WANT TO EARN EXTRA MONEY?
- Survey Junkie: Earn up to $50 per survey with one of the highest-paying survey sites on the web. Join Survey Junkie Now
- Swagbucks: Make money watching videos, taking surveys, shopping online and more. Join Swagbucks Now & Get a $5 Bonus
- LifePoints: Quickly becomming one of the best survey sites and apps out there. Earn up to $10 per survey in a short amount of time. Join LifePoints Now to Get a 10 Point Bonus
- MobileXpression: Earn free money (passive income) just by leaving an app installed on your phone. Join MobileXpression Now & Get a Free Gift Card in One Week
I’m not sure how many thousands of dollars we’ve spent on our cats over the years, but Jack and Opie have a good life. They get a variety of healthy food, and they have toys, beds, scratching posts, and a small escape-proof patio where they can hunt bugs and lizards (they’re essentially indoor cats — true outdoor cats live only a third as long).
If you love your pets you take care of them, right? And that can be expensive, especially if you spoil them like we do.
But don’t cut back on the care you provide. Go ahead and buy that expensive pet food, the kind that’s actually good for them. Just buy it on sale. Build your own dog or cat enclosure instead of paying a contractor or buying a prefabricated one.
You get the idea. You can spend less and still treat your pets right. Here are 23 ways to save on pet care, starting with choosing the right pet.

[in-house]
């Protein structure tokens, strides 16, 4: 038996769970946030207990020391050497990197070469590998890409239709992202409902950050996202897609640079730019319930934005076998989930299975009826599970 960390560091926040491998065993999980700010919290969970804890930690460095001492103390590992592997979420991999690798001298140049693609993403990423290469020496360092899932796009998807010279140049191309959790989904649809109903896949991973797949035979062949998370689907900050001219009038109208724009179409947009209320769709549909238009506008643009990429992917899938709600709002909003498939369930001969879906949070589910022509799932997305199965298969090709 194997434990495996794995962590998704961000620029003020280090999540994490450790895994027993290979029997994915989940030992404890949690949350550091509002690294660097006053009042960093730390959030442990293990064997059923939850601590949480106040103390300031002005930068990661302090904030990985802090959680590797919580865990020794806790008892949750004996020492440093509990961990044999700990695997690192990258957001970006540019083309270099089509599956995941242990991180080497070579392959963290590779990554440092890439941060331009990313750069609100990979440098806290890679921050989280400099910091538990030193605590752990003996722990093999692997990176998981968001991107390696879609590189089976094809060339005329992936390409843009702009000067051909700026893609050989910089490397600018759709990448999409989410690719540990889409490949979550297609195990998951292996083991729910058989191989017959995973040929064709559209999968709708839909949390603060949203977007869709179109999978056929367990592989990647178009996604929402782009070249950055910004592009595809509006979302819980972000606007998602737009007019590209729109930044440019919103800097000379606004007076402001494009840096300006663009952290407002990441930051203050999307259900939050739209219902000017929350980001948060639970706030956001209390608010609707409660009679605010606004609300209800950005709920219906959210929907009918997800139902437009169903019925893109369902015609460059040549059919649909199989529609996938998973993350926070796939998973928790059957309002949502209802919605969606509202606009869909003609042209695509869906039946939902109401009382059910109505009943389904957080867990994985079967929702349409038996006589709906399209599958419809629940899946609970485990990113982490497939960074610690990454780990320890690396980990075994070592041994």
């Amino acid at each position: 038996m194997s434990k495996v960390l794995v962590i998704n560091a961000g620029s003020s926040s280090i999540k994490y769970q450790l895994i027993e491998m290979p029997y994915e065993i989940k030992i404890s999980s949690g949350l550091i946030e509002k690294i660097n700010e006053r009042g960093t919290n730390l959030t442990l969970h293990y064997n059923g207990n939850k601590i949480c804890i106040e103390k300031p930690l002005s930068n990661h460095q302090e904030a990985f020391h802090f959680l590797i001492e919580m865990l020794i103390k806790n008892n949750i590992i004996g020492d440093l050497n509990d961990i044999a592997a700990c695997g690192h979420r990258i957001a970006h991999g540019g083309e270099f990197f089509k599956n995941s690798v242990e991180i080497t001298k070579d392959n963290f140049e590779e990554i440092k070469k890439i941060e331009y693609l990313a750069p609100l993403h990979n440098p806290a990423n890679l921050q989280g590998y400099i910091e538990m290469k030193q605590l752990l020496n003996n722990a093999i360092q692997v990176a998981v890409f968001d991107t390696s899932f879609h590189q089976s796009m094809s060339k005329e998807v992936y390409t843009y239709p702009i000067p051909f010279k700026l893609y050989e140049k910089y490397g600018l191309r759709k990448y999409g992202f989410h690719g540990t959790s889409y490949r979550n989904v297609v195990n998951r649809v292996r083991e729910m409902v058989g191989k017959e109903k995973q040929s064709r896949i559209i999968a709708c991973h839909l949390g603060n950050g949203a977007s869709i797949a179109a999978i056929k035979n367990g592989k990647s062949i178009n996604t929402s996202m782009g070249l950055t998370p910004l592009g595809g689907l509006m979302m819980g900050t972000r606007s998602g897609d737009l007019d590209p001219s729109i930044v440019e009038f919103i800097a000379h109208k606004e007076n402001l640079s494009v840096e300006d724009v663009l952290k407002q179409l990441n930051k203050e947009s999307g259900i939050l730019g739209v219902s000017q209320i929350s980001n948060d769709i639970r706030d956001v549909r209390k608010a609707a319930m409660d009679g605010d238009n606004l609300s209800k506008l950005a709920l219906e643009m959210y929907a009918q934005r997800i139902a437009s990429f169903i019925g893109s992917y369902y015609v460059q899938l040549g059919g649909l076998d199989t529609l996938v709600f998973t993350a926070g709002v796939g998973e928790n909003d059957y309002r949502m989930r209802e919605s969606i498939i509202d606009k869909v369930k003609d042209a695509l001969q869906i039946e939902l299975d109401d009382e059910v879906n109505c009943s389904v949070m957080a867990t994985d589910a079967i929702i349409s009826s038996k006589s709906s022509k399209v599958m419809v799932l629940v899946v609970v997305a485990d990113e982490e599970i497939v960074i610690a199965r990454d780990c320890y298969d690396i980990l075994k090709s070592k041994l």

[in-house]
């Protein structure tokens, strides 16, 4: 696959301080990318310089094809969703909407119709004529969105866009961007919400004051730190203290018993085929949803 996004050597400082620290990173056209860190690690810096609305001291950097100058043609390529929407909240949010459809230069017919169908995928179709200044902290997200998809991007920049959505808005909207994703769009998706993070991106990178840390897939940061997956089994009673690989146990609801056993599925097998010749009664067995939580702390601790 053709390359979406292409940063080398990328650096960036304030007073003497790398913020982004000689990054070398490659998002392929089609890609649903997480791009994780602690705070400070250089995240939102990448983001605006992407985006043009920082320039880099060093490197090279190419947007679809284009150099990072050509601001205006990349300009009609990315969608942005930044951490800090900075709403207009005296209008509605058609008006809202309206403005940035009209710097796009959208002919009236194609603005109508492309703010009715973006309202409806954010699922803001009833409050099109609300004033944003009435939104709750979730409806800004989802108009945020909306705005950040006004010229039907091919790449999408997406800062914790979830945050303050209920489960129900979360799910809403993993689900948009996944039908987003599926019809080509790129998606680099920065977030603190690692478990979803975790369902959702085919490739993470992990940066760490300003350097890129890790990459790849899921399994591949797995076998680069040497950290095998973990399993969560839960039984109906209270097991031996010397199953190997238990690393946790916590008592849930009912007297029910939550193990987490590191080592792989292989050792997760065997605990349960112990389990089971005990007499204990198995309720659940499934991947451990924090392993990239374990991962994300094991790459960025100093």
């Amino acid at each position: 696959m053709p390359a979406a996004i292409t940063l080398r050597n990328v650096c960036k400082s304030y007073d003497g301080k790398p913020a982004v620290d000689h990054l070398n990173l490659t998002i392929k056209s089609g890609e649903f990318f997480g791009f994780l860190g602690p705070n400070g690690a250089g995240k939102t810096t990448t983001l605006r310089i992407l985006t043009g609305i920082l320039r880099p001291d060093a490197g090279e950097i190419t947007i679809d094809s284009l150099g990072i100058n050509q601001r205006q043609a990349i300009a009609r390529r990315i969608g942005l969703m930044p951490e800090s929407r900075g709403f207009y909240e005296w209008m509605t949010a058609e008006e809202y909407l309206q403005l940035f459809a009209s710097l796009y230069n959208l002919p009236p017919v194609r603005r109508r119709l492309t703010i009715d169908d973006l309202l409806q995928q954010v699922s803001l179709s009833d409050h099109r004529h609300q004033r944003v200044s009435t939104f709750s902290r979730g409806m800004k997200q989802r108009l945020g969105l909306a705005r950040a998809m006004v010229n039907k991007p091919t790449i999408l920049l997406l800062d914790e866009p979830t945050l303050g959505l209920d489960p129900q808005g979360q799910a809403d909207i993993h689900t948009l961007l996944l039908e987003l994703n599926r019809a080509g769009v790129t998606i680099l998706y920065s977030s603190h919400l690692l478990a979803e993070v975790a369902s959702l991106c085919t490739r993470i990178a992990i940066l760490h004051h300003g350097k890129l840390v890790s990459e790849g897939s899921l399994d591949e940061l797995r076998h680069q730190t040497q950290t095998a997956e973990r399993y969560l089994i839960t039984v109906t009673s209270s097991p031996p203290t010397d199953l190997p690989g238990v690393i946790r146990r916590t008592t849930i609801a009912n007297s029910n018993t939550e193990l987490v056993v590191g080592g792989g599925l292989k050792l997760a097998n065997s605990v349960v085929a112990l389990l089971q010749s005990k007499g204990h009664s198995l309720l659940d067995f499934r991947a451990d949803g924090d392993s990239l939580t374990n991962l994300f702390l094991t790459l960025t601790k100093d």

1. Adopt a Shelter Pet
Our Opie was almost one of the 1.5 million shelter animals euthanized every year. Jack might have joined him at the shelter if he hadn’t (with some coaxing) chosen to move off the street and into our home. But if saving a dog or cat’s life isn’t enough motivation for you to adopt, consider the money you’ll save.
For example, a puppy from a breeder typically costs $750 to $2,000, versus $50 to $150 in fees to adopt a rescued animal.
2. Get a Small Pet
Common sense suggests that small pets are less expensive than large ones, and the data on pet care costs backs that up. The ASPCA says the average annual expenditure for a small dog is $737 versus $1,040 for a large dog. That’s a savings of more than $300 every year.
In addition to lower ongoing expenses, small dogs have lower initial expenses. A big dog requires a bigger leash and carrier, and spaying or neutering can cost more too.
Want to save even more money? Think smaller. The annual cost to care for a guinea pig is $304, and it takes just $27 per year will cover the expenses of a fish.